Staines  Middlesex


In 1870-72, John Marius Wilson's Imperial Gazetteer of England and Wales described Staines like this:

STAINES, a small town, a parish, a sub-district, and a district, in Middlesex. The town stands on the river Thames, near the influx of the river Colne, and on the Southwestern railway, at the junction of the line to Windsor, 6 miles SE of Windsor; took its name from an ancient stone on the boundary of the City of London's jurisdiction of the Thames; was known to the Romans as Pontes, to the Saxons as Stane; stood anciently amid a forest which, till 1227, extended to Hounslow; was the place where the Danes crossed the Thames, in 1009, after burning Oxford; is a seat of petty sessions, and governed by two constables and four head-boroughs; publishes a weekly newspaper; carries on brewing and mustard-manufacture; and has a head post-office,‡ a r. ...

station with telegraph, a banking office, a chief inn, a disused market house, a police station, a bridge erected in 1832 at a cost of more than £40,000, a neat modern church, four dissenting chapels, a literary and scientific institution erected in 1835, a national school, a Lancasterian school, a school of industry, charities £20, a weekly market on Friday, and fairs on 11 May and 19 Sept. Pop. in 1861, 2,584. Houses, 526.—The parish comprises 1,844 acres. Real property, £14,176. Pop. in 1851, 2,577; in 1861, 2,749. Houses, 557. The manor belongs to R. Taylor, Esq. Yoveney also is a manor; and Hammonds, Duncroft House, Shortwood Common, and Withygate are chief places. The living is a vicarage in the diocese of London. Value, £300.* Patron, the Lord Chancellor. Inigo Jones was a resident. -The sub-district contains six parishes. Acres, 13,278. Pop., 8,687. Houses, 1,736.—The district comprehends also Sunbury sub-district, and comprises 24,881 acres. Poor rates in 1863, £9,386. Pop. in 1851, 13,973; in 1861, 15,976. Houses, 3,165. Marriages in 1863, 87; births, 479,-of which 21 were illegitimate; deaths, 353,-of which 129 were at ages under 5 years, and 10 at ages above 85. Marriages in the ten years 1851-60, 804; births, 4,326; deaths, 2,870. The places of worship, in 1851, were 13 of the Church of England, with 4,433 sittings; 5 of Independents, with 1,030 s.; 5 of Baptists, with 833 s.; 1 of Quakers, with 250 s.; 2 of Wesleyans, with 238 s.; and 1 of Primitive Methodists, with 50 s. The schools were 15 public day schools, with 1,296 scholars; 27 private day schools, with 507 s.; and 16 Sunday schools, with 1,245 s. The workhouse is in Stanwell.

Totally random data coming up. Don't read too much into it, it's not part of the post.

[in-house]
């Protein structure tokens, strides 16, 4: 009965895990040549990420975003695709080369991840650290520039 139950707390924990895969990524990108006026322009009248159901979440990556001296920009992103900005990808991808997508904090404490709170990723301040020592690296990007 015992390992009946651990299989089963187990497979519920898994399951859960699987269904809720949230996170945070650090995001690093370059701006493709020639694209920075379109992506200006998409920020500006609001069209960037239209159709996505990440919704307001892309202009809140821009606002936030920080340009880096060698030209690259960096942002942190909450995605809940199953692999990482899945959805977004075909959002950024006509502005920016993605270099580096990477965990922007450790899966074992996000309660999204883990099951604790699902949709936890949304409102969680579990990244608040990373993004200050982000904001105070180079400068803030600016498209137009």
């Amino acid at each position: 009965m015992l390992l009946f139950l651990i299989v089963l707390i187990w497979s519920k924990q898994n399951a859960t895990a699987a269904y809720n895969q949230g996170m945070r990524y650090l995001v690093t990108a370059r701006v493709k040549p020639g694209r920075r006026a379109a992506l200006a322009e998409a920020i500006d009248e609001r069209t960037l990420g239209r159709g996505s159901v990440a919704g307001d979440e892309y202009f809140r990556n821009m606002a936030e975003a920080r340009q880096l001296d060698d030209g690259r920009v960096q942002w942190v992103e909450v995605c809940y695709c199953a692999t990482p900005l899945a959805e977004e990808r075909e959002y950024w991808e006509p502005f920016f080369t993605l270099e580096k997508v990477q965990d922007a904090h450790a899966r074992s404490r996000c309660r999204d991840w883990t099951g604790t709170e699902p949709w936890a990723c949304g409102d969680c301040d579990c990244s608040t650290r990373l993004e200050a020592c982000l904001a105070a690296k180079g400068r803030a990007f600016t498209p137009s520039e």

Staines through time

Staines is now part of Spelthorne district. Click here for graphs and data of how Spelthorne has changed over two centuries. For statistics about Staines itself, go to Units and Statistics.

How to reference this page:

GB Historical GIS / University of Portsmouth, History of Staines, in Spelthorne and Middlesex | Map and description, A Vision of Britain through Time.


Date accessed: 20th April 2024

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